Grateful Greece

Temple of Hephaistos- for the Grateful Web

Mike from the Grateful Web is currently touring Greece.  He's going to send pictures back when possible.  Here's a few for now, including the Parthenon, Ancient Agora, Temple of Hephaistos, Theater of Dionysus, and some views of Athens from The Acropolis.

The Agora. was the heart of ancient Athens, the focus of political, commercial, administrative and social activity, the religious and cultural centre, and the seat of justice. The site was occupied without interruption in all periods of the city's history. It was used as a residential and burial area as early as the Late Neolithic period (3000 B.C.). Early in the 6th century, in the time of Solon, the Agora became a public area.

Temple of Hephaistos. The temple, known as the "Theseion", is Doric, peripteral, with a pronaos and opisthodomos. It crowns the hill of Kolonos Agoraios and is the most prominent and better preserved monument of the Agora. The temple was dedicated to two gods, Hephaistos and Athena, whose bronze cult statues stood in the interior. The construction of the Hephaisteion started in 449 B.C.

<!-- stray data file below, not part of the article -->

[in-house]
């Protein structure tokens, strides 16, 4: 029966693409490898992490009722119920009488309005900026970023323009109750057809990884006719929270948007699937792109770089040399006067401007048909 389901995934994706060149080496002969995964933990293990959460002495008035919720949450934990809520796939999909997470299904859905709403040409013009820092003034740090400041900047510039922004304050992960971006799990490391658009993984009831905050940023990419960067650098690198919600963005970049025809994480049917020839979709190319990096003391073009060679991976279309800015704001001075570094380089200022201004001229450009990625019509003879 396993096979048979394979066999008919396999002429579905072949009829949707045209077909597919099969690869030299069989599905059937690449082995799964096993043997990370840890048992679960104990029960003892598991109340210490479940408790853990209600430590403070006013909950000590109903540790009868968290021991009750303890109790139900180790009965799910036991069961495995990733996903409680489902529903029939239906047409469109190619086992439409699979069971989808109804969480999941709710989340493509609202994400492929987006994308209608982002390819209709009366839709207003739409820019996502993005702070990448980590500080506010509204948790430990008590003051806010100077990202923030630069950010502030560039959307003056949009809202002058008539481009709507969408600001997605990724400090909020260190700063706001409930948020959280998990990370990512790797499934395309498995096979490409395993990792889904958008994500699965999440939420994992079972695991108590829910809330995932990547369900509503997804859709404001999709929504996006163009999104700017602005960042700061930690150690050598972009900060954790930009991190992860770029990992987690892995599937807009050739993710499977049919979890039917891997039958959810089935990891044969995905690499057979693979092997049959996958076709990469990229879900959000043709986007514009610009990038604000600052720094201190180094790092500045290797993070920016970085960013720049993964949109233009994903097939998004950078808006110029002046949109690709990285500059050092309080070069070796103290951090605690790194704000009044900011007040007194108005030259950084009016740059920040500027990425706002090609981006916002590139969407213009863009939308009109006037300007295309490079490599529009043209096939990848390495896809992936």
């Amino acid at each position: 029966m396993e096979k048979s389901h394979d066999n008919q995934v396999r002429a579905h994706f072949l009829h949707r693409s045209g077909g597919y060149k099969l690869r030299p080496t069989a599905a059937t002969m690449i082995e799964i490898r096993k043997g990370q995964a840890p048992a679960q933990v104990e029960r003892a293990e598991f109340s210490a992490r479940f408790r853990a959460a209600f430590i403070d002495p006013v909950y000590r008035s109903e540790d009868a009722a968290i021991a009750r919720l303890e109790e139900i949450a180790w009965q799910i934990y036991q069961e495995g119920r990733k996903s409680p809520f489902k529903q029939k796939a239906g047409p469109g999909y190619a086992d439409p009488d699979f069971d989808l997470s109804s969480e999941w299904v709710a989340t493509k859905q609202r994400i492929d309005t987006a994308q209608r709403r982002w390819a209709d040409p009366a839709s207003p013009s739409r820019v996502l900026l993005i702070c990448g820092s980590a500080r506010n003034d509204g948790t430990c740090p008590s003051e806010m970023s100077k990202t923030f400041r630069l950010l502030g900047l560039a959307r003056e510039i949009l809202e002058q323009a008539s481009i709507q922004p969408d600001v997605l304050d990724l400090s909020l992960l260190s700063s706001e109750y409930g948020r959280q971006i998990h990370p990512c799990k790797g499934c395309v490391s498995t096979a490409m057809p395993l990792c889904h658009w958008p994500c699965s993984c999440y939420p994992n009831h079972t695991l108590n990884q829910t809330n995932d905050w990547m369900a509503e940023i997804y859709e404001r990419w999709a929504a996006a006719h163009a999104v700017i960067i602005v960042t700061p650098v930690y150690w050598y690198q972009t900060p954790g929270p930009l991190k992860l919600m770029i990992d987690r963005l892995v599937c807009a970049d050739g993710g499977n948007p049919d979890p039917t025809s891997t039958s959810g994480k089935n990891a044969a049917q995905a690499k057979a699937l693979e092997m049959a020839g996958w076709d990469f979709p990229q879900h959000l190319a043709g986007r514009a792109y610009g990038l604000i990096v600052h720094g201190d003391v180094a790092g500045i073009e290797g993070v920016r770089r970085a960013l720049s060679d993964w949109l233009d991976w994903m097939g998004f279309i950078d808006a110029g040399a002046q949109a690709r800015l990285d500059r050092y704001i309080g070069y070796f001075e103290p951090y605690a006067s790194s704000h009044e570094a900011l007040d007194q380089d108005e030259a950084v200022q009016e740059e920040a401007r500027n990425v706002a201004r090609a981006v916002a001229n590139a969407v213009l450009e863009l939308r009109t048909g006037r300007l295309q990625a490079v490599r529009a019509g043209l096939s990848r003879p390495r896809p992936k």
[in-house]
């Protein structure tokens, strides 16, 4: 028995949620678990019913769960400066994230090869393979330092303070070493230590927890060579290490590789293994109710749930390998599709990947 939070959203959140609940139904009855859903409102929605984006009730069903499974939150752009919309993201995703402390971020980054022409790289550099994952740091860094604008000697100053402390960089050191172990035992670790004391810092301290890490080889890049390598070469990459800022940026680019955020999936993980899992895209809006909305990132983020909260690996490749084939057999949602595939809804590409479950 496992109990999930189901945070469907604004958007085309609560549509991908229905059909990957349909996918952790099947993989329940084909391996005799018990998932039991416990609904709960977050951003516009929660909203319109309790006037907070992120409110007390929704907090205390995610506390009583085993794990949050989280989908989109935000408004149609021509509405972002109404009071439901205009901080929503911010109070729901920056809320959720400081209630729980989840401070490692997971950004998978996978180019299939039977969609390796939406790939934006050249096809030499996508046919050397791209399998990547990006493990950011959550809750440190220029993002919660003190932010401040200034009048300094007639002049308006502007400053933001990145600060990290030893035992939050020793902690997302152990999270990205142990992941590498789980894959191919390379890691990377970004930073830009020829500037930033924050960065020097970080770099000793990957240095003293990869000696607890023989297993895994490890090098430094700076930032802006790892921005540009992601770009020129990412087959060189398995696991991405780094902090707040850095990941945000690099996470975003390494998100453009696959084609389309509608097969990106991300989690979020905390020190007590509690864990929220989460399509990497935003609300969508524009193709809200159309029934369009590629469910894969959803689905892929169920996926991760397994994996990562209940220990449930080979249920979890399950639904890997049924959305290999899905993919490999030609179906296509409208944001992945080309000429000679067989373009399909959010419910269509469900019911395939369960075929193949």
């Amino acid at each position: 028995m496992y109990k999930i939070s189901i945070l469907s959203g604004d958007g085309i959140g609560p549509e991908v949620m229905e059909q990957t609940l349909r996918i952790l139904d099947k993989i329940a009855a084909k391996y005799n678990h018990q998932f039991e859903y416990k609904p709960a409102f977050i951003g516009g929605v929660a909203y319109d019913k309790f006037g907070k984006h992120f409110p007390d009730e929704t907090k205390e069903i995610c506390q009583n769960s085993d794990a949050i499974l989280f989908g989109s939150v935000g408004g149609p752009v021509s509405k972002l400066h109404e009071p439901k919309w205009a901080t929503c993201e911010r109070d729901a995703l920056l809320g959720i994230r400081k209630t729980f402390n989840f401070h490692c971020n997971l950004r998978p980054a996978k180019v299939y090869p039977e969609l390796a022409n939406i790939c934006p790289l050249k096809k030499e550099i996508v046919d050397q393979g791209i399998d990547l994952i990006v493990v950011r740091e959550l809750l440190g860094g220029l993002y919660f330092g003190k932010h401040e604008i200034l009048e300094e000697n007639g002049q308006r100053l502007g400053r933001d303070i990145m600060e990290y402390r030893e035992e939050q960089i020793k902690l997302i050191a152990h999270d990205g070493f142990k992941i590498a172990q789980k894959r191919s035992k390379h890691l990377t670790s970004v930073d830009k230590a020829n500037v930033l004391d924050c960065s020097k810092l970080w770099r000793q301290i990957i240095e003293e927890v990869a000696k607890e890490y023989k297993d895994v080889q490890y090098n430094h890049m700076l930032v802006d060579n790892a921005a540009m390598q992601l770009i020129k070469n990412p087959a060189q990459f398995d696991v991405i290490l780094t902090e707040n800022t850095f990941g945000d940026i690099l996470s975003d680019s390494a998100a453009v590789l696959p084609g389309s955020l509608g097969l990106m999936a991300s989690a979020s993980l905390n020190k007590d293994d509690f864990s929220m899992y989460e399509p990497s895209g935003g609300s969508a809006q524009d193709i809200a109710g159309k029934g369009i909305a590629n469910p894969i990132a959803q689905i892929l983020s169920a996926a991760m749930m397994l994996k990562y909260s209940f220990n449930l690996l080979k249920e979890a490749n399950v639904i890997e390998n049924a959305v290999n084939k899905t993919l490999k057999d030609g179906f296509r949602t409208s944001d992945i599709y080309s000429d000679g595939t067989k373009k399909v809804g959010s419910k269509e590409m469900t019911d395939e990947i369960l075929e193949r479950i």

The Parthenon. It is the most important and characteristic monument of the ancient Greek civilization and still remains its international symbol. It was dedicated to Athena Parthenos, the patron goddess of Athens. It was built between 447 and 438 B.C. and its sculptural decoration was completed in 432 B.C. The construction of the monument was initiated by Perikles, the supervisor of the whole work was Pheidias, the famous Athenian sculptor, while Iktinos and Kallikrates were the architects of the building. The temple is built in the Doric order and almost exclusively of Pentelic marble.

The Theater of Dionysus. built into the natural hollow of the south slope of the Acropolis, was the world's first theater built of stone and the birthplace of Greek tragedy. This is where the dramatic contests in the Greater Dionysia were held.  Originally a place to honor the god Dionysus in dance and song, in the fifth century the plays of Aeschylus, Sophocles, Euripides and Aristophanes were performed here.

More pictures from the trip. 

thanks,

The Grateful Web

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3 Comments

T.O.M.'s picture

MIKE, IF YOU WERE BACK IN HIGH SCHOOL YOU WOULDA GOT A+ IN HISTORY!!!!

Chris's picture

or he would have been busted for plagiarism

barney's picture

Hold on there, "built into the natural hollow of the south slope" sounds exactly like Mike's style.

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